Thursday, November 18, 2010
Ossobuco with risotto Milanese
This is embarrassing. I hail from Milano, the mother land of ossobuco, and I had never eaten it before Tuesday night. When I used to work at Bice Ristorante in Naples, Florida, there were customers who would happily dish out more than $40 to eat an ossobuco with risotto. I used to think they were crazy. Turns out, I was wrong. I was the crazy one. Because, my friends, ossobuco with risotto is an amazing dish, one that I now want to prepare over and over again to make up for all the ones I haven't eaten before.
See, the thing is that for the longest time I dreaded eating meat cooked in tomato sauce. It has something to do with a childhood trauma of having to finish a particular meat and tomato dish I didn't like in preschool. It happened in 1984, but for many years afterwards I just couldn't bring myself to eat any type of meat that had touched a tomato. So no meatsauce. No meatballs. And no ossobuco.
And while I got over the meatsauce and meatballs phobia during my teenage years, the ossobuco remained a pariah in my book —mostly because I had this absurd idea that the shanks would be incredibly expensive. Well, the other day I bought four for less than 8 Euros, so I guess I was wrong on that too. What can I say? You live, you learn. Anyhow, not only were they cheap, they are also incredibly easy to prepare —and outstanding once they are served over freshly made risotto with saffron. You can find my risotto recipe here. Buon appetito!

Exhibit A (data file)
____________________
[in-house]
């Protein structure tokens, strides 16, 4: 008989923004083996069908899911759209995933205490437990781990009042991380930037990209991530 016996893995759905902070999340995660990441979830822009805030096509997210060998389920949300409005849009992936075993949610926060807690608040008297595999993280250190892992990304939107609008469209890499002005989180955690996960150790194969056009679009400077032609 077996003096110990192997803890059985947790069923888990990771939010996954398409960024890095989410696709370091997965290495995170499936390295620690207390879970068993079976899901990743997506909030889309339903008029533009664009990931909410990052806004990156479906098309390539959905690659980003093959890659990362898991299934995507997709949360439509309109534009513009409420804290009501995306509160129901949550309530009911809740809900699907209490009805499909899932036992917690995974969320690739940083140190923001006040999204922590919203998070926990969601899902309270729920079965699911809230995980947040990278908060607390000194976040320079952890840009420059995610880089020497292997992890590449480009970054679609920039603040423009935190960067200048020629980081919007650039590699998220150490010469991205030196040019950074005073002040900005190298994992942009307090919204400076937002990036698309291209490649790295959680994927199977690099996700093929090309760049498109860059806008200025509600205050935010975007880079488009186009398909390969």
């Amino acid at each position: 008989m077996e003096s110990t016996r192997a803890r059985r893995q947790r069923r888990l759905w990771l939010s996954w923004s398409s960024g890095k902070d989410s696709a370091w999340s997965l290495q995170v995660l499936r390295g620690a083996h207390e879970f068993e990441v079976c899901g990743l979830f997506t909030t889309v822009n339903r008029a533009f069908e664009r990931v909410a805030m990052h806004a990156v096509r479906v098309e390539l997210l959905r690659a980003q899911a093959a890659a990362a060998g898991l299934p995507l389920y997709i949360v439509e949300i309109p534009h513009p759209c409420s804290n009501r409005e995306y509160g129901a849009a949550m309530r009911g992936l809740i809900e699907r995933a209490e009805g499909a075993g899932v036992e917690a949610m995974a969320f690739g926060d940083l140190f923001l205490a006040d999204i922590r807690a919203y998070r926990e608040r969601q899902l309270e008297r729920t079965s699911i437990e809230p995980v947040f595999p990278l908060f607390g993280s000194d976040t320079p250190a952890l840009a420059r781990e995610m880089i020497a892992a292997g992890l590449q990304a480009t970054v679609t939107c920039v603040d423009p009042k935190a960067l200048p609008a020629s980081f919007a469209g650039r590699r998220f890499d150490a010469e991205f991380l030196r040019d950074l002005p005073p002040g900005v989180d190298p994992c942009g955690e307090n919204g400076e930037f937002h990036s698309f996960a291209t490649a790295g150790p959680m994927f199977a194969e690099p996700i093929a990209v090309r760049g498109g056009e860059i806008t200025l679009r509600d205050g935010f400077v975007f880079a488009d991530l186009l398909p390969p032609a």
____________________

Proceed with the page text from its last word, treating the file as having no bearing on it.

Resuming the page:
OSSOBUCO MILANESE STYLE
For 4 people:
4 veal ossobucos
1 small onion, finely chopped
2 tablespoons butter
4 tablespoons olive oil
1 glass white wine
1 can chopped tomatoes
Salt and pepper
2 garlic cloves
2 tablespoons minced parsley
2 tablespoons grated lemon rind
Pierce the sides of the ossobucos with a knife, so they don't curl up when they cook. Dredge them in white flour.
Heat up oil and butter in a large casserole. Add onion and sautee until translucent, about 5 minutes. Remove onion form pan, but leave the butter and oil mixture in the casserole. Add the meat and sautee on both sides until browned.
Pour wine over meat, add reserved onion, season with salt and pepper, add tomatoes and cook, covered but leaving the lid slightly open, on very low heat for about one hour and a half.
MInce parsley and garlic together, stir in grated lemon rind.
When the meat is ready sprinkle with parsley mixture and serve over polenta or risotto Milanese.